Financial stocks led the FTSE 100 sharply lower on Tuesday, after the Greek Prime Minister's call for a referendum on the bailout package agreed last week sent shockwaves through markets and heightened tensions over debt contagion.
London's blue chips <.FSTE> fell 122.65 points or 2.2 percent to 5,421.57, echoing similar falls across the globe as investors deserted riskier assets on concerns a Greek 'no' vote could be catastrophic for the euro and the banking system.
By calling a referendum, Papandreou has given 12 million Greeks a decision that has massive and potentially devastating ramifications for the 500 million inhabitants of the European Union, Louise Cooper, markets analyst at BGC Partners, said.
The Greek government faced possible collapse after Prime Minister George Papandreou shocked investors and angered fellow EU leaders by letting Greeks vote on the 130 billion euro (111 billion pound) bailout package, with voters already deeply disenchanted with austerity measures.
Expressing concern at Papandreou's snap decision to call a referendum, Jean-Claude Juncker, the chairman of the Eurogroup countries said Greece could face bankruptcy if the population ends up voting against the bailout.
German and French leaders are due to meet their Greek counterparts ahead of the G20 summit on Thursday.
Having gained just over 8 percent in October, the UK's benchmark has fallen 5.1 percent in three trading days and back into the range -- 5,000 to 5,450 -- that it had previously struggled to breakout of between August and October, when investors were baying for politicians to bring an end to the euro zone debt crisis.
With gains having been capped at the 200-day moving average of around 5,710 on Thursday, the FTSE is now attacking the 50-day moving average support level of around 5,310.
Investors responded to the uncertainty brought on by Greece by ditching risky equities and piling their cash into safer assets such as German and UK government bonds.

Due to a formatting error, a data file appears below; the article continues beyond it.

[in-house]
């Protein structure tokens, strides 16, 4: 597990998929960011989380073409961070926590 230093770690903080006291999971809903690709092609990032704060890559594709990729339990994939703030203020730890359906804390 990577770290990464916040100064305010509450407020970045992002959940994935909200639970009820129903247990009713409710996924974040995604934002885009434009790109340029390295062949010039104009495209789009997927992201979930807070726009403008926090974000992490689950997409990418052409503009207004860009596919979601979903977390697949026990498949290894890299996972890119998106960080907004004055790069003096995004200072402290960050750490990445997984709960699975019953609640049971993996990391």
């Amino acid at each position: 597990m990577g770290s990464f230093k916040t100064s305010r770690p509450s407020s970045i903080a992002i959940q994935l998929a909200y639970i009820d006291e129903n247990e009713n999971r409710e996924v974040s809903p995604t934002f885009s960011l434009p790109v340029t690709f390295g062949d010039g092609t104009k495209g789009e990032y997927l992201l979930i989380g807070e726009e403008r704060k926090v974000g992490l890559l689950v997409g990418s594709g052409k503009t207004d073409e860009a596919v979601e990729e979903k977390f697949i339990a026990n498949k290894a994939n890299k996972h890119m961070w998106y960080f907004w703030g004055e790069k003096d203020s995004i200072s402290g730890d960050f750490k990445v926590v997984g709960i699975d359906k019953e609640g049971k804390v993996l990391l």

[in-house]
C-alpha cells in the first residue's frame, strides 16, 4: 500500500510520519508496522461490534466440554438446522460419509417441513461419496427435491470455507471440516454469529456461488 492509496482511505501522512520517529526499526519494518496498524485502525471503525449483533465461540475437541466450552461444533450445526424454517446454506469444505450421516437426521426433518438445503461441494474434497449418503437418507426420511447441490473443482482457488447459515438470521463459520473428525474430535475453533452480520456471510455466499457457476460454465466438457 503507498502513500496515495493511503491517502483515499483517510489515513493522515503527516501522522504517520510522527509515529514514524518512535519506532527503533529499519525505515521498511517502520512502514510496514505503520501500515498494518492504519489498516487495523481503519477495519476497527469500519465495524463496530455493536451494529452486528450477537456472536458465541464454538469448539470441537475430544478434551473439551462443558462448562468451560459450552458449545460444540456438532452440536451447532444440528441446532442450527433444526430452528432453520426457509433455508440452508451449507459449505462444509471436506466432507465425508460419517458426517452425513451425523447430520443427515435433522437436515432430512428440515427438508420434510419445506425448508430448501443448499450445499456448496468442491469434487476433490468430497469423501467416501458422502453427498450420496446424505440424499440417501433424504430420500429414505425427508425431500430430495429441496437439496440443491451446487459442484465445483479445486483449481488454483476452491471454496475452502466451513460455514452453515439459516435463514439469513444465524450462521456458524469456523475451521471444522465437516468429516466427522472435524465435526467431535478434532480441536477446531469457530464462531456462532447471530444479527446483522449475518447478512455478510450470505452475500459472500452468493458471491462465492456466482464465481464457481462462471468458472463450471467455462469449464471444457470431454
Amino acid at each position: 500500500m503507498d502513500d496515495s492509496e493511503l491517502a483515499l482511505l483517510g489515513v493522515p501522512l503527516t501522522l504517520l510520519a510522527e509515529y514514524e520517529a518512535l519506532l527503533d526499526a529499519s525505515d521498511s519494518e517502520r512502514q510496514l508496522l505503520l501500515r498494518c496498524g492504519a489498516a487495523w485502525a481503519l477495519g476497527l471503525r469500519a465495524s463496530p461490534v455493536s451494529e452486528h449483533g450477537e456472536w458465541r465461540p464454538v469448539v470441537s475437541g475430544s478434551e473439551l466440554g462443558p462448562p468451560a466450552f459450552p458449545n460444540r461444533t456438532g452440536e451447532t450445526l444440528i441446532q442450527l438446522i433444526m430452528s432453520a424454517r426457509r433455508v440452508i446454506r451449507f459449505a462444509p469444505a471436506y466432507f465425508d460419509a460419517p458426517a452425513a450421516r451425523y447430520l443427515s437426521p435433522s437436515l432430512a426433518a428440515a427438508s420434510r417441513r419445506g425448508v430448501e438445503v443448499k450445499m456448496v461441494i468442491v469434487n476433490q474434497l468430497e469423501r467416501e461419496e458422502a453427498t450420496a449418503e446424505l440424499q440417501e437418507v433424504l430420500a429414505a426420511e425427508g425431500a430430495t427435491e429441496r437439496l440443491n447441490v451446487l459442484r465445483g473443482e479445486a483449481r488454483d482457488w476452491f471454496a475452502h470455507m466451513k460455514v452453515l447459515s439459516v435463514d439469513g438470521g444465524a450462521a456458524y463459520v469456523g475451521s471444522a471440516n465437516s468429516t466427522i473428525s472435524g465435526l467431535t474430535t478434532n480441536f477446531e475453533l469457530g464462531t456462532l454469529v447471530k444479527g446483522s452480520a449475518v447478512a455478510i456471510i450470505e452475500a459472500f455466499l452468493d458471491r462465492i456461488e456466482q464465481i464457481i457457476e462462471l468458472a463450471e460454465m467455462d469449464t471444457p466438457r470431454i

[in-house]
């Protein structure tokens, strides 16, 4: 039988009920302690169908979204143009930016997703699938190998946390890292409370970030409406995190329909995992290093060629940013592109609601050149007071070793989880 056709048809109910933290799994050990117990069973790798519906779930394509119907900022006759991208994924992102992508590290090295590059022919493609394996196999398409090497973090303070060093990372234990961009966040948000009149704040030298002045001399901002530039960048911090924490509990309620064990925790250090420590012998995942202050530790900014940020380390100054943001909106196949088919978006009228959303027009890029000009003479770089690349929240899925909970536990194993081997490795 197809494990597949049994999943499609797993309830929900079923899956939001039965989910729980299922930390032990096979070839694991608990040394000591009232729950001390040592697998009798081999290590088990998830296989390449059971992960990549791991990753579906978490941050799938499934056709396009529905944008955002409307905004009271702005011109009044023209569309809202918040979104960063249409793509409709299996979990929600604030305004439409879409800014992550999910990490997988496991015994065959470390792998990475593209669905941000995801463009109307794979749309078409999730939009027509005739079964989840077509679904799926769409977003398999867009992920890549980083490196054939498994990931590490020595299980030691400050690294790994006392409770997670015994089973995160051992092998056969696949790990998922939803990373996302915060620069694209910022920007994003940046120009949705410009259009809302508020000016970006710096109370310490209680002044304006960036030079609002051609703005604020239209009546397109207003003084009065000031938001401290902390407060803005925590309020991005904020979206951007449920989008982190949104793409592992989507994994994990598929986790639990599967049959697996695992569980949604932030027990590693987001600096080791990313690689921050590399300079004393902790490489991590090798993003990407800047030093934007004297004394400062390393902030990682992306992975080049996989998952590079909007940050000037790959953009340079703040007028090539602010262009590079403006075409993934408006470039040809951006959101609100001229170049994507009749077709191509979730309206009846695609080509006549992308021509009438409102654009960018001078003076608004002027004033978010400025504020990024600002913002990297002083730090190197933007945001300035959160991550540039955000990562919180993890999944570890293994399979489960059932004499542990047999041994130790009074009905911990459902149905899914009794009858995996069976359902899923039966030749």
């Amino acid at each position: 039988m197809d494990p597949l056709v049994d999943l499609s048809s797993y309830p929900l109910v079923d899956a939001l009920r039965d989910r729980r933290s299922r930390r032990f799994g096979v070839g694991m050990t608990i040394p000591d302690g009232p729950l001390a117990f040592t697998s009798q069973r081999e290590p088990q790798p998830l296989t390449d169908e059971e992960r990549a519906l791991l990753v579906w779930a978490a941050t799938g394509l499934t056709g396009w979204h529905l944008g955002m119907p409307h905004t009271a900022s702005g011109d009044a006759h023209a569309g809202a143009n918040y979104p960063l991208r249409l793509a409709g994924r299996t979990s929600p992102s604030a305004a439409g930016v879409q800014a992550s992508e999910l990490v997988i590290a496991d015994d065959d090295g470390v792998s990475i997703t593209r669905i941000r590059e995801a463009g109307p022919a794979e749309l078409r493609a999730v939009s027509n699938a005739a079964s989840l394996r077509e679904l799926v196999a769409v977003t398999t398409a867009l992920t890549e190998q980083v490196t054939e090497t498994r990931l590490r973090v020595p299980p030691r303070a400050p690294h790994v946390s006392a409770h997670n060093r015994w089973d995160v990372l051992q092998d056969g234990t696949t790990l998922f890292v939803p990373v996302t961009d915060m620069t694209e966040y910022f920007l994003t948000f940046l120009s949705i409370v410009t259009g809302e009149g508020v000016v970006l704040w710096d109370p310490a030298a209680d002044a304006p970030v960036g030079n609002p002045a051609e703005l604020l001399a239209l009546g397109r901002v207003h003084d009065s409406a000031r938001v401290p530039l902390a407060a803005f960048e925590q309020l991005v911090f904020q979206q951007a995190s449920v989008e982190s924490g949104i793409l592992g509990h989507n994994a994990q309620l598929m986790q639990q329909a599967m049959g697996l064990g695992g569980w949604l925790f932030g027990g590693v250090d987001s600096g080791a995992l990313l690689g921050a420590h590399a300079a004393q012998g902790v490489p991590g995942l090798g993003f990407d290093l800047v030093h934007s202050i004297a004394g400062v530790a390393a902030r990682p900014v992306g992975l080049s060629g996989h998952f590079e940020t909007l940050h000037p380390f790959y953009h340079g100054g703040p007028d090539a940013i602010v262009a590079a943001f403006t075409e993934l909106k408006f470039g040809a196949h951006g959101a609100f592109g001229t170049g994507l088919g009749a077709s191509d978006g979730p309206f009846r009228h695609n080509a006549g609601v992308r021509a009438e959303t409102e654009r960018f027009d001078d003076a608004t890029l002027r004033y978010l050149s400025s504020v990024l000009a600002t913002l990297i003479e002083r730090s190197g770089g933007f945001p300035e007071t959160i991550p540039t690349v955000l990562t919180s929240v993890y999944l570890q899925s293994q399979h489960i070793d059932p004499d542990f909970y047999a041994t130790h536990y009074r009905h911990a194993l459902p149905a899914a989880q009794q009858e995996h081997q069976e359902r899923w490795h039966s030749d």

Yields, however, in 10-year Greek and deeply indebted Italy and Spain government bonds rose as the risk that the countries would be unable to repay their debts grew.
The FTSE volatility index <.VFTSE>, a gauge of investor fear, which had stabilised after the announcement of the EU rescue plan last week, shot up 25 percent.
Those with the most to lose should EU countries begin defaulting fell furthest. Banks <.FTNMX8350> fell 3.5 percent and insurers <.SXIP> shed 7.2 percent.
Hedge fund firm Man Group
Sentiment among financials was further dented as investors fretted over potential exposure to MF Global
And the mood further darkened as Credit Suisse
Europe's debt woes weighed too on global factory activity, which slowed down in October on weak demand for exports, raising the risk that the debt crisis could drag the global economy into recession.
The prospect of slowing demand, particularly from Asia, and falling metal and oil prices sent mining <.FTNMX1770> and integrated oil <.FTNMX0530> stocks spiralling lower.
On the miners, Citigroup said: Under current economic conditions the mining sector is looking more fully valued. While we are not changing our fundamental 12-month view on the stocks, we would recommend being more cautious on the sector on a 3-6 month view.
Among individual stocks Marks & Spencer
David Morrison, market strategist at GFT Global, said with the vote in Greece potentially up to three months away he feared further market volatility and falls were inevitable.
He said what has potentially kept the market dipping further on Tuesday was the prospect the European Central Bank might cut interest rates on Thursday and the U.S. Federal Reserve launching further quantitative easing measures on Wednesday, to try to relieve some pressure on the global economy.
Among the few risers were stocks that underperformed the recent market rally, with Reckit Benckiser
(Editing by Jon Loades-Carter)